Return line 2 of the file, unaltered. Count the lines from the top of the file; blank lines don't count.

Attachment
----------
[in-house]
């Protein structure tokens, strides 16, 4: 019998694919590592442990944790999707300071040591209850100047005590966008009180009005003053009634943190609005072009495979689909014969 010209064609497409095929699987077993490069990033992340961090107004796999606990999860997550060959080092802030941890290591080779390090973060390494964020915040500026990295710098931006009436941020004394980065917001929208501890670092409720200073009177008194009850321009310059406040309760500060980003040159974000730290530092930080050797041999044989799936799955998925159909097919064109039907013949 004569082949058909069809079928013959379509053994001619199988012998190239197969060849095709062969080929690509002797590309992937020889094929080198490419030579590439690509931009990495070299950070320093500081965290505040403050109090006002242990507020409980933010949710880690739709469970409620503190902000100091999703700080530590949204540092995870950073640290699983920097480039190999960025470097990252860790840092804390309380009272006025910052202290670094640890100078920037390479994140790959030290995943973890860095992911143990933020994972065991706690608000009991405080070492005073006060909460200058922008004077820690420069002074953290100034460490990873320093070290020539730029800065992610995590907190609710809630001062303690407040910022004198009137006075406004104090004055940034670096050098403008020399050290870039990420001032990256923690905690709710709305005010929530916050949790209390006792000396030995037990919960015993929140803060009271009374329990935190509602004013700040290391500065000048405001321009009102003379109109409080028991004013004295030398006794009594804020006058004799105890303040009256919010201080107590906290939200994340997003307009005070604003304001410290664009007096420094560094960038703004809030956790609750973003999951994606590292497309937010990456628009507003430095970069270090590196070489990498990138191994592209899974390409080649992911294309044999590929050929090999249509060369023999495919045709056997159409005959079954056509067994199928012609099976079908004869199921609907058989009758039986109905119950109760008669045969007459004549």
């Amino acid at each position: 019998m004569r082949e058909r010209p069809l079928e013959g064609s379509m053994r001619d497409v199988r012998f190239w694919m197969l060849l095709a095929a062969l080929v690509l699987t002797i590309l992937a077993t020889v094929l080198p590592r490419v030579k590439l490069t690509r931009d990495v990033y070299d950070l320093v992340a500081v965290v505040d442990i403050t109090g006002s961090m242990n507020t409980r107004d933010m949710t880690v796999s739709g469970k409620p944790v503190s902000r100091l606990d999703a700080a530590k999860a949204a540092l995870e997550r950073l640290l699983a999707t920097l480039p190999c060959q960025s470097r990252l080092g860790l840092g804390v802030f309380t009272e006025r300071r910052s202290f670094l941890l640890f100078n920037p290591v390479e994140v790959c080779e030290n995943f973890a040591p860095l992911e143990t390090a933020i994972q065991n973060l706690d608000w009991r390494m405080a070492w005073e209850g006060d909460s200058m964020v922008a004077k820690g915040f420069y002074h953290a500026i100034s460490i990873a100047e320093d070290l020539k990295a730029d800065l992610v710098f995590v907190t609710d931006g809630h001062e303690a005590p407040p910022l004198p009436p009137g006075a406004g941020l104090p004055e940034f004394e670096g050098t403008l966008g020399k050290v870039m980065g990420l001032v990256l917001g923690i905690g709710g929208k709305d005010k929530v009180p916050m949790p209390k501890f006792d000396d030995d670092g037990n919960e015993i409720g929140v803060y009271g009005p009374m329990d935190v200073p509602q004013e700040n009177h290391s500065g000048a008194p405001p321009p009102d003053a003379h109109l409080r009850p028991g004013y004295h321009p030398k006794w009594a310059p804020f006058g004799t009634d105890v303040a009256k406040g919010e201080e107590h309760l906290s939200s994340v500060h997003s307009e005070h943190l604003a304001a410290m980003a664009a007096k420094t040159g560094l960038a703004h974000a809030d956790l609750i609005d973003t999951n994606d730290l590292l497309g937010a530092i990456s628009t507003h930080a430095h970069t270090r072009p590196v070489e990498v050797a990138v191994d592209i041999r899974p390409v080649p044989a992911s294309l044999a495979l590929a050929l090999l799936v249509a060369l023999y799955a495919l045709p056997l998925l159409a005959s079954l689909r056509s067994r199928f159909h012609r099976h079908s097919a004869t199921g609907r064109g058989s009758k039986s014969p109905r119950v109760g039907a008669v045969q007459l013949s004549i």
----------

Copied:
């Protein structure tokens, strides 16, 4: 019998694919590592442990944790999707300071040591209850100047005590966008009180009005003053009634943190609005072009495979689909014969 010209064609497409095929699987077993490069990033992340961090107004796999606990999860997550060959080092802030941890290591080779390090973060390494964020915040500026990295710098931006009436941020004394980065917001929208501890670092409720200073009177008194009850321009310059406040309760500060980003040159974000730290530092930080050797041999044989799936799955998925159909097919064109039907013949 004569082949058909069809079928013959379509053994001619199988012998190239197969060849095709062969080929690509002797590309992937020889094929080198490419030579590439690509931009990495070299950070320093500081965290505040403050109090006002242990507020409980933010949710880690739709469970409620503190902000100091999703700080530590949204540092995870950073640290699983920097480039190999960025470097990252860790840092804390309380009272006025910052202290670094640890100078920037390479994140790959030290995943973890860095992911143990933020994972065991706690608000009991405080070492005073006060909460200058922008004077820690420069002074953290100034460490990873320093070290020539730029800065992610995590907190609710809630001062303690407040910022004198009137006075406004104090004055940034670096050098403008020399050290870039990420001032990256923690905690709710709305005010929530916050949790209390006792000396030995037990919960015993929140803060009271009374329990935190509602004013700040290391500065000048405001321009009102003379109109409080028991004013004295030398006794009594804020006058004799105890303040009256919010201080107590906290939200994340997003307009005070604003304001410290664009007096420094560094960038703004809030956790609750973003999951994606590292497309937010990456628009507003430095970069270090590196070489990498990138191994592209899974390409080649992911294309044999590929050929090999249509060369023999495919045709056997159409005959079954056509067994199928012609099976079908004869199921609907058989009758039986109905119950109760008669045969007459004549």